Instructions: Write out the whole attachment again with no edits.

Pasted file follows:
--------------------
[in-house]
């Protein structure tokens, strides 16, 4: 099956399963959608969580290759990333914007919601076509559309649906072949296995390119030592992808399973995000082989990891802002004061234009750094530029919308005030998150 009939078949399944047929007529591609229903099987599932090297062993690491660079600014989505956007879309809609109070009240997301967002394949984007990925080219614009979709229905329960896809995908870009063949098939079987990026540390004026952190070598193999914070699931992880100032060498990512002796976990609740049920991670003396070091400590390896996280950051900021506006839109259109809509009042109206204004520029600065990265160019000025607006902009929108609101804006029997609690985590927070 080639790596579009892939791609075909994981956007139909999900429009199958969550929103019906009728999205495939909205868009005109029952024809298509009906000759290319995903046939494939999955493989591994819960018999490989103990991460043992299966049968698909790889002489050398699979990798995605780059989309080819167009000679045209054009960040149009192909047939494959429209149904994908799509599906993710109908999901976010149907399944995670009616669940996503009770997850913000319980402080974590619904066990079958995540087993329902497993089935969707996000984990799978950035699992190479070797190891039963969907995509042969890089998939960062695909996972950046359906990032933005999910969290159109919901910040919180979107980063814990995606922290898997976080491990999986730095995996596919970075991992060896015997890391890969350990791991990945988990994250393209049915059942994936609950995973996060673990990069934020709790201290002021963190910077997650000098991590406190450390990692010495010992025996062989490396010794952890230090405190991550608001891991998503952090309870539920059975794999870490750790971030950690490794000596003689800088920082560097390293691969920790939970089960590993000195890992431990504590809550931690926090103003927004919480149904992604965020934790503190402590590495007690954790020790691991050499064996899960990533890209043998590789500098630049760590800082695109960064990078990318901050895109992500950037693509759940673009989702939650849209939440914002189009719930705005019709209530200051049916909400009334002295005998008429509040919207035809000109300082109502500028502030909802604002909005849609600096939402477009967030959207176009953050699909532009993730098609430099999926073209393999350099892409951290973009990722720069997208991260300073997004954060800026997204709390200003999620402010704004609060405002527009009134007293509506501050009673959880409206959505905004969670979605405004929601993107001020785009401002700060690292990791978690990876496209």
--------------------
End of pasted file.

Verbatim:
[in-house]
């Protein structure tokens, strides 16, 4: 099956399963959608969580290759990333914007919601076509559309649906072949296995390119030592992808399973995000082989990891802002004061234009750094530029919308005030998150 009939078949399944047929007529591609229903099987599932090297062993690491660079600014989505956007879309809609109070009240997301967002394949984007990925080219614009979709229905329960896809995908870009063949098939079987990026540390004026952190070598193999914070699931992880100032060498990512002796976990609740049920991670003396070091400590390896996280950051900021506006839109259109809509009042109206204004520029600065990265160019000025607006902009929108609101804006029997609690985590927070 080639790596579009892939791609075909994981956007139909999900429009199958969550929103019906009728999205495939909205868009005109029952024809298509009906000759290319995903046939494939999955493989591994819960018999490989103990991460043992299966049968698909790889002489050398699979990798995605780059989309080819167009000679045209054009960040149009192909047939494959429209149904994908799509599906993710109908999901976010149907399944995670009616669940996503009770997850913000319980402080974590619904066990079958995540087993329902497993089935969707996000984990799978950035699992190479070797190891039963969907995509042969890089998939960062695909996972950046359906990032933005999910969290159109919901910040919180979107980063814990995606922290898997976080491990999986730095995996596919970075991992060896015997890391890969350990791991990945988990994250393209049915059942994936609950995973996060673990990069934020709790201290002021963190910077997650000098991590406190450390990692010495010992025996062989490396010794952890230090405190991550608001891991998503952090309870539920059975794999870490750790971030950690490794000596003689800088920082560097390293691969920790939970089960590993000195890992431990504590809550931690926090103003927004919480149904992604965020934790503190402590590495007690954790020790691991050499064996899960990533890209043998590789500098630049760590800082695109960064990078990318901050895109992500950037693509759940673009989702939650849209939440914002189009719930705005019709209530200051049916909400009334002295005998008429509040919207035809000109300082109502500028502030909802604002909005849609600096939402477009967030959207176009953050699909532009993730098609430099999926073209393999350099892409951290973009990722720069997208991260300073997004954060800026997204709390200003999620402010704004609060405002527009009134007293509506501050009673959880409206959505905004969670979605405004929601993107001020785009401002700060690292990791978690990876496209």